New details emerging about the death of "American Sniper" Chris Kyle
Guests: Scott McEwen

Chris Kyle, author of "American Sniper" and one of the most efficient sharpshooters in military history, was murdered at a firing range over the weekend. The Factor explored the crime with Kyle's co-author Scott McEwen. "It's been reported that the man charged with the murder is an ex-Marine," McEwen said, "and that he was suffering from post traumatic stress disorder. Chris was working with him and trying to help him, he tried to help guys who were suffering with all kinds of disabilities." The Factor lamented the passing of a true American hero: "Chris was doing a charitable thing and this is what happened to him. He was a good man across the board, this is a big loss to the country."
How should the media handle the Robert Menendez allegations?
Guests: Bernie Goldberg

New Jersey Senator Robert Menendez has been under investigation for his links to a shady physician, Dr. Salomon Melgen. The two men flew on Melgen's jet to the Dominican Republic on various occasions and they've been accused of consorting with underage prostitutes. The Factor asked Bernie Goldberg how the media should handle the story. "The three major broadcast networks," Goldberg said, "have not covered the story at all on their weekday evening newscasts. If I were in charge of one of the networks and I got a tip from a shady source and it was 'backed up' by prostitutes in the Dominican Republic, I wouldn't go on the air with such an explosive allegation. But where this story became legitimate is when the FBI got involved in the investigation." The Factor agreed that the major networks have thus far avoided a genuine story: "You can't be throwing out all this lascivious crap without some kind of backup, but Menendez acknowledged that he didn't report the private plane trips and then you see what a sleazoid this Dr. Melgen is. You've got to cover this story, but the networks declined."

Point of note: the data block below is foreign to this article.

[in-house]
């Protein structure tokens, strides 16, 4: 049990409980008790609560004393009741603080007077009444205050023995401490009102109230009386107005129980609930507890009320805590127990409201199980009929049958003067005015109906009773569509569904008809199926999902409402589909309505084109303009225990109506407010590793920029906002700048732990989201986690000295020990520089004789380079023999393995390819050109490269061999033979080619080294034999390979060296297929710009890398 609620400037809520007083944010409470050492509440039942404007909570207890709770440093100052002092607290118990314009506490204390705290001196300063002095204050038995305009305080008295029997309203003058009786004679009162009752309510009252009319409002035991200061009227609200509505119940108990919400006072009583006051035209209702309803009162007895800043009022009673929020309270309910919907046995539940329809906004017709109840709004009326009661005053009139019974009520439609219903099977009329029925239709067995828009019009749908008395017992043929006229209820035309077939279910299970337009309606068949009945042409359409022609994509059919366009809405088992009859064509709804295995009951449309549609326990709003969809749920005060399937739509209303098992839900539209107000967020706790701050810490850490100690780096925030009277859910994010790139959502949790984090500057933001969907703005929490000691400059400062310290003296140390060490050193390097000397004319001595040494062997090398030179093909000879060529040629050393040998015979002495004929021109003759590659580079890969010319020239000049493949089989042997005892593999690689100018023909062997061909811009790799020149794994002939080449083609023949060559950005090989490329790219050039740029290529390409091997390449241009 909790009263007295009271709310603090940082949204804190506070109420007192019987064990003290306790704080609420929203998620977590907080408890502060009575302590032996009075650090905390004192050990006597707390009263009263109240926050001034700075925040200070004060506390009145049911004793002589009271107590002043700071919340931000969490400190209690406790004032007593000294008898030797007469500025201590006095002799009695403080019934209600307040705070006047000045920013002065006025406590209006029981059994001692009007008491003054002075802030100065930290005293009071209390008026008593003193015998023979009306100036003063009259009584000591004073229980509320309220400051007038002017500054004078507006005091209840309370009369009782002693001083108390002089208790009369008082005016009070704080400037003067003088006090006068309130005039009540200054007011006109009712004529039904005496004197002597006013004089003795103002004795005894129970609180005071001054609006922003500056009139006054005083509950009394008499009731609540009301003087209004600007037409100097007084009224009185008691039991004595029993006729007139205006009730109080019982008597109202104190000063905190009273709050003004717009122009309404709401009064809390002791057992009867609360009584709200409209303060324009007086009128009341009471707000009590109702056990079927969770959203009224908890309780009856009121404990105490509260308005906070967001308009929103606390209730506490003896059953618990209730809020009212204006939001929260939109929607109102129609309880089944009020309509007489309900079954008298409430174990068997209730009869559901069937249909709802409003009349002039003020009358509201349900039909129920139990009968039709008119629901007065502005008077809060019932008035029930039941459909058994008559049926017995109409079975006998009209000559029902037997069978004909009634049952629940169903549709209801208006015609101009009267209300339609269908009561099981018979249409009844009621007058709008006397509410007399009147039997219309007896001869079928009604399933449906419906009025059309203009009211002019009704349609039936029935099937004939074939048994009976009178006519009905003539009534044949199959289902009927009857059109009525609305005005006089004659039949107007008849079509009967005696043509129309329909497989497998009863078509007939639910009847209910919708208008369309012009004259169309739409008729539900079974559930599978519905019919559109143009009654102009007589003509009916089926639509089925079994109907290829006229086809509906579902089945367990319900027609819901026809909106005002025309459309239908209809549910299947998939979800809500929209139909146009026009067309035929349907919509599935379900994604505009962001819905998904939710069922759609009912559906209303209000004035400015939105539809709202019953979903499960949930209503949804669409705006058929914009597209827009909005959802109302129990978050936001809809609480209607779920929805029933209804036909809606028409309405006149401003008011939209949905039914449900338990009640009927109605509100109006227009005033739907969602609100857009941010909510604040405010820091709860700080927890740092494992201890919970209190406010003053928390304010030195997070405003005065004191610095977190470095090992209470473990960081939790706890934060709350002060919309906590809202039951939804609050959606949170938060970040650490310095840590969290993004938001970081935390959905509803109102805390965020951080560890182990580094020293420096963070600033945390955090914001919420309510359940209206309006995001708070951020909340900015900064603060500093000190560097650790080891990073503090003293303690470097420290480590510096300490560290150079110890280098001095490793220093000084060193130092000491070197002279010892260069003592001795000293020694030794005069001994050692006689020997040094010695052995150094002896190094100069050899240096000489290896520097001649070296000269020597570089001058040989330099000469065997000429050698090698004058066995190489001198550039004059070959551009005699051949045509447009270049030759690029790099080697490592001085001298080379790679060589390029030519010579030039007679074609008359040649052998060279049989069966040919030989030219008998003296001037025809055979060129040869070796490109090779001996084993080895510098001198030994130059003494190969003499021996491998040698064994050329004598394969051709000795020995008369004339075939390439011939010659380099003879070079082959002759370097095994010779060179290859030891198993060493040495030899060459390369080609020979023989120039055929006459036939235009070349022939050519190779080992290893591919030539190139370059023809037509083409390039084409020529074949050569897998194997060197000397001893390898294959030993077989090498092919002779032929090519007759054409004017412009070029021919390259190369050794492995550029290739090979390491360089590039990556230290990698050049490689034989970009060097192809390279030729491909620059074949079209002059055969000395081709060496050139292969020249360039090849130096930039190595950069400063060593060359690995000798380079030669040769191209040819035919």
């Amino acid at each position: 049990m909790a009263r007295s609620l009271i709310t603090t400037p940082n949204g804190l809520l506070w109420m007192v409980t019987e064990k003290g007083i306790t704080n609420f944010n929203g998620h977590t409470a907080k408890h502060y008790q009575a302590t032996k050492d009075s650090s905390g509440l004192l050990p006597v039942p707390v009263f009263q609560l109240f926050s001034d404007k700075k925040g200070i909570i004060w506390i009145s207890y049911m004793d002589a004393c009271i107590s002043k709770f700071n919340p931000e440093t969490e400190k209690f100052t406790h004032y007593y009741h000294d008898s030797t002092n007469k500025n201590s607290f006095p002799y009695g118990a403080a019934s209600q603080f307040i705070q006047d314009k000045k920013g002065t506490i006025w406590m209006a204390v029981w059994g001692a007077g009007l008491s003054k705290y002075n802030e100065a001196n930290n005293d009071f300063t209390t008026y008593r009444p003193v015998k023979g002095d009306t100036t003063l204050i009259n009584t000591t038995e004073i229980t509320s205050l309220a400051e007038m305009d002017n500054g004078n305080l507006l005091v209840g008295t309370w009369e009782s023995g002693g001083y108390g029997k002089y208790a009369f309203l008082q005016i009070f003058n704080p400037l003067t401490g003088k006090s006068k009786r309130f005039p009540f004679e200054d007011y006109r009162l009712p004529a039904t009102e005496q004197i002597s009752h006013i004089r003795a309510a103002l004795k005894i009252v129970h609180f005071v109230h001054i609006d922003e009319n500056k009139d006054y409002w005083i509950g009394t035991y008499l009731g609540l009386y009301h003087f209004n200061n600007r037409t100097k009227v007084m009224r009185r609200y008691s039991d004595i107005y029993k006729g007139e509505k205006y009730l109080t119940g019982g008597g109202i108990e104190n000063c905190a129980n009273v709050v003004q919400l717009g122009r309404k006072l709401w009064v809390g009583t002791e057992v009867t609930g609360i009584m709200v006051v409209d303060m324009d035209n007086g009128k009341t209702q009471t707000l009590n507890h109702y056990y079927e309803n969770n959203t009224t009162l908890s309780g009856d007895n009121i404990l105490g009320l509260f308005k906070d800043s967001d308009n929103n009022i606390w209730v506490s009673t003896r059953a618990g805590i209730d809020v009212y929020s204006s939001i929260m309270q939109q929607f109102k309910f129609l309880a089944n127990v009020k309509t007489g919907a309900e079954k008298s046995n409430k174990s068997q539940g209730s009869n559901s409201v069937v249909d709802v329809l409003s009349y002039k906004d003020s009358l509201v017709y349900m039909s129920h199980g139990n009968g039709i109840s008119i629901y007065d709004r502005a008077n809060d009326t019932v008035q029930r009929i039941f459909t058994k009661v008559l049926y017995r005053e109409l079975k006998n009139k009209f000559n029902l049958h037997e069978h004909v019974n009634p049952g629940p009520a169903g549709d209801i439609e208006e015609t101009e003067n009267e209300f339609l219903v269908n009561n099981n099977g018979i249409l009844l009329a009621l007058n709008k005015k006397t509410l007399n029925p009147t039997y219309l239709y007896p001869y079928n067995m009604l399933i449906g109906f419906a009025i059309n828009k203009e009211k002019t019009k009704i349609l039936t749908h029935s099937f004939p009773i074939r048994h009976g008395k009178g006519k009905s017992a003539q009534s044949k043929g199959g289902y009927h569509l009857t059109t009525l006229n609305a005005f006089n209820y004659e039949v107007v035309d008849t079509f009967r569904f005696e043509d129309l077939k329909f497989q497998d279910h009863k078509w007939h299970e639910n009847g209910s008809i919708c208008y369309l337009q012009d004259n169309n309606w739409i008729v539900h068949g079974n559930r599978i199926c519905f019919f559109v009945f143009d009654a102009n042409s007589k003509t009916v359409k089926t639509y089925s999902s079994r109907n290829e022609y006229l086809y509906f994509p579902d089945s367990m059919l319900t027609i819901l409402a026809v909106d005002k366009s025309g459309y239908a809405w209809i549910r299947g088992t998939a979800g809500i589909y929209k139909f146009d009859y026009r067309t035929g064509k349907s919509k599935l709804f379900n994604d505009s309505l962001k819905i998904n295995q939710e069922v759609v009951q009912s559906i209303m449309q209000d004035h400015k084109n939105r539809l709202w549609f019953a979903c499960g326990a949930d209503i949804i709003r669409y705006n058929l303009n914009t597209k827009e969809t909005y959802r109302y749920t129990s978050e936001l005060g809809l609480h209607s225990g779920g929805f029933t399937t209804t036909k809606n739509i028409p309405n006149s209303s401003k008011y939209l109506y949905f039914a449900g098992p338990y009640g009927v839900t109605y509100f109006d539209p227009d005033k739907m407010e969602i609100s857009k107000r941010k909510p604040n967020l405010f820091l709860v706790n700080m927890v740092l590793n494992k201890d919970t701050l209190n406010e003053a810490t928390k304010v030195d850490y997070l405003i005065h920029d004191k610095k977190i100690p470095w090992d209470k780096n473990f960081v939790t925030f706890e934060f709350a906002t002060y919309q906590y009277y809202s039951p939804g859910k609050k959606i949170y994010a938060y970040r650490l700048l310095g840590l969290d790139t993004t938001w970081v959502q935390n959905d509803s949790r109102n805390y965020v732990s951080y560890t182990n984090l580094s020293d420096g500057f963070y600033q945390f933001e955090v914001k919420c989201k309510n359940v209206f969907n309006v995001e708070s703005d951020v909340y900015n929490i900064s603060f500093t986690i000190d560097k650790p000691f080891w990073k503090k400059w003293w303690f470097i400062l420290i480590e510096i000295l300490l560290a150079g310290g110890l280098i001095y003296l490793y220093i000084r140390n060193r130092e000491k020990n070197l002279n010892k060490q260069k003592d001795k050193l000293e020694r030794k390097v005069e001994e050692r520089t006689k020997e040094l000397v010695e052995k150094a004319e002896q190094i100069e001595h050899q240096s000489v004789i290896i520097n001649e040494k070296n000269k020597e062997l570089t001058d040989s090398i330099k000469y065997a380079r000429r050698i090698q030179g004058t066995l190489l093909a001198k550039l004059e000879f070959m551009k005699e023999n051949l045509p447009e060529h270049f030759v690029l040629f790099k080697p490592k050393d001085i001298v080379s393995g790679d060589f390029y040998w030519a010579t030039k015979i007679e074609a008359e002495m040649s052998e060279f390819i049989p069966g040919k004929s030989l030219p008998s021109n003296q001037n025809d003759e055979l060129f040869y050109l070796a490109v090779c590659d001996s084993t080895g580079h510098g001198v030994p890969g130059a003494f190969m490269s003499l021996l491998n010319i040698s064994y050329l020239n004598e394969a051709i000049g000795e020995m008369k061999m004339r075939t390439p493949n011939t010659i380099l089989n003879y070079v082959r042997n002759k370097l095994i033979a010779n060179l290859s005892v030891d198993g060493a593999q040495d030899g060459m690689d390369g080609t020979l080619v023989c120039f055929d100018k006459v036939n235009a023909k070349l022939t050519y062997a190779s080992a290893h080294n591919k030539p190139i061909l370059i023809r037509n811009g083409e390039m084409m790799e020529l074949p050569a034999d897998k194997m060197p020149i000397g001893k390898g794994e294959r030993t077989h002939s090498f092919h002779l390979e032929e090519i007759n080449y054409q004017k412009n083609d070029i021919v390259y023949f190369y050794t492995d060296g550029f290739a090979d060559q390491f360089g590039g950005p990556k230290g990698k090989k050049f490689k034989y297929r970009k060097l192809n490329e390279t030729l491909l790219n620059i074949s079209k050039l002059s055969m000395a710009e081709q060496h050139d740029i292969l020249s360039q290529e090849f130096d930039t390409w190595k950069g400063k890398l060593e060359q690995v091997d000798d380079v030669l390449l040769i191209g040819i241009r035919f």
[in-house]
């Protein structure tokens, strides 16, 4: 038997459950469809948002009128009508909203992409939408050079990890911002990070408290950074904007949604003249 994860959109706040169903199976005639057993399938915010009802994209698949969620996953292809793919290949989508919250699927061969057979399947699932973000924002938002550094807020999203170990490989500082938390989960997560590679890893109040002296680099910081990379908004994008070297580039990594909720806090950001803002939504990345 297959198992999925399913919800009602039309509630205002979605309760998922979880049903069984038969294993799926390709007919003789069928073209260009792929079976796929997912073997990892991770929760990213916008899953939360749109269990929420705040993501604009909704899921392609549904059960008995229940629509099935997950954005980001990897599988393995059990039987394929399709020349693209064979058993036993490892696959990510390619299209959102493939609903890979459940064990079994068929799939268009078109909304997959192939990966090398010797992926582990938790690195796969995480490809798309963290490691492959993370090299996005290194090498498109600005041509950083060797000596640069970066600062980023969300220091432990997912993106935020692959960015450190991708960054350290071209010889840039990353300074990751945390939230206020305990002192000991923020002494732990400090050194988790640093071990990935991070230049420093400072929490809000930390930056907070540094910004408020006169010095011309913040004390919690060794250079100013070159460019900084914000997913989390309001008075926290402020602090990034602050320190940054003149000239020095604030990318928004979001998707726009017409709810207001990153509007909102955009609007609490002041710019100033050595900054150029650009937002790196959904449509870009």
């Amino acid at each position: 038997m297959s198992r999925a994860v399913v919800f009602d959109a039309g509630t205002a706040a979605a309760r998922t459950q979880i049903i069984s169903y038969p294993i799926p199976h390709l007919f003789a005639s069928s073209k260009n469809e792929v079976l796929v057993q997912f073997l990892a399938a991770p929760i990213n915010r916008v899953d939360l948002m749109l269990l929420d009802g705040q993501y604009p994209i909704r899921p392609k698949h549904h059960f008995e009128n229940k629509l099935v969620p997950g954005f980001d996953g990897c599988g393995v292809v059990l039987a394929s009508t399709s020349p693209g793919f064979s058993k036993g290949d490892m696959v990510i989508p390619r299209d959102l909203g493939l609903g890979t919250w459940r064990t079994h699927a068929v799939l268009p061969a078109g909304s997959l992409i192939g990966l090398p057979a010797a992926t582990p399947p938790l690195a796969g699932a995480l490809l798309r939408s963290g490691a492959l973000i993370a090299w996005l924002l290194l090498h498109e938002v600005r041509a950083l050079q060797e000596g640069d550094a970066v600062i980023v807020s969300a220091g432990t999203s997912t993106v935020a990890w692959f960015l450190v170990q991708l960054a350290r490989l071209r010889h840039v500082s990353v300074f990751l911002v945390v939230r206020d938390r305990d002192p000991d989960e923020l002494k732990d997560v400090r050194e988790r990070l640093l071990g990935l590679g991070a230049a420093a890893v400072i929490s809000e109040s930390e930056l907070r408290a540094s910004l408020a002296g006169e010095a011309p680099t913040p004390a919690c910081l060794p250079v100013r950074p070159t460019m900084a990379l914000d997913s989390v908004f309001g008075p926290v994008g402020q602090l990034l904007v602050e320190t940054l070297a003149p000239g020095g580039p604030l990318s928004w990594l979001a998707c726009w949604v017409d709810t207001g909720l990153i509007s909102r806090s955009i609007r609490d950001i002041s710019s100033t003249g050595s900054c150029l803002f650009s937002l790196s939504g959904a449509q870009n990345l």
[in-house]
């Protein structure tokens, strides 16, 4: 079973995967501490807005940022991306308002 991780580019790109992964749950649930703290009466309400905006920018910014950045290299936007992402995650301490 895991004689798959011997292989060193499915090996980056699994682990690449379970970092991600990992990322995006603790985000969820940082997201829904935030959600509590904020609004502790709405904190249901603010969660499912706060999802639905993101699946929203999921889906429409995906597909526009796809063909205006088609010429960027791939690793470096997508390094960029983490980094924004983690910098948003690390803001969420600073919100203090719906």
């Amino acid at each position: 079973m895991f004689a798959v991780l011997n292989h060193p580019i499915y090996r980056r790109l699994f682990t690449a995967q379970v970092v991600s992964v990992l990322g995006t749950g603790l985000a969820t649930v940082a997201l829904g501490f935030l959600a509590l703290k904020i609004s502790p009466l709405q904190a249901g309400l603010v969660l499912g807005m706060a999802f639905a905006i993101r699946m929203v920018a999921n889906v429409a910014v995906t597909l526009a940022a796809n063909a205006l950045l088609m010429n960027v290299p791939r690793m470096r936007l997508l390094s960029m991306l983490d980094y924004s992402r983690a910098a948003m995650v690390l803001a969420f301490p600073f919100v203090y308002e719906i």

Carolla's take on Super Bowl ads
Guests: Adam Carolla

The Factor ended Monday's show with Adam Carolla, who also evaluated the Super Bowl spots and heaped praise on the ad in which former NFL star Deion Sanders pretends to be a young prospect trying out for the league. "I loved the commercial," Carolla said, "and I feel bad for Vin Deisel, who has to sit home and realize that Deion Sanders is actually a better actor than he is." But Carolla gave two thumbs down to the Coke spot with a bunch of odd characters in the desert. "It was boring and confusing, I didn't get it, and I don't even get why Coke advertises. They could either bore and confuse America or open another bottling plant for the same price." The Factor concurred, calling the Coke ad "a waste of time."
Viewers sound off
Factor Words of the Day
Kaye Ellis, Whitianga, New Zealand: "O'Reilly, I cried when I read your column entitled 'What the Babies Would Say.' I had a difficult pregnancy and was told I could die if I delivered. I chose to put the baby's life over mine. We both survived and now I have three grandchildren!"

Carleen Kelly, Basking Ridge, NJ: "I was disappointed by Charlie Rose's response to Jesse Watters in the Al Gore piece. Mr. Rose just lost a viewer."

Brett Deschamps, Frenchtown, MT: "It turns out that Al Gore is a better capitalist than climatologist."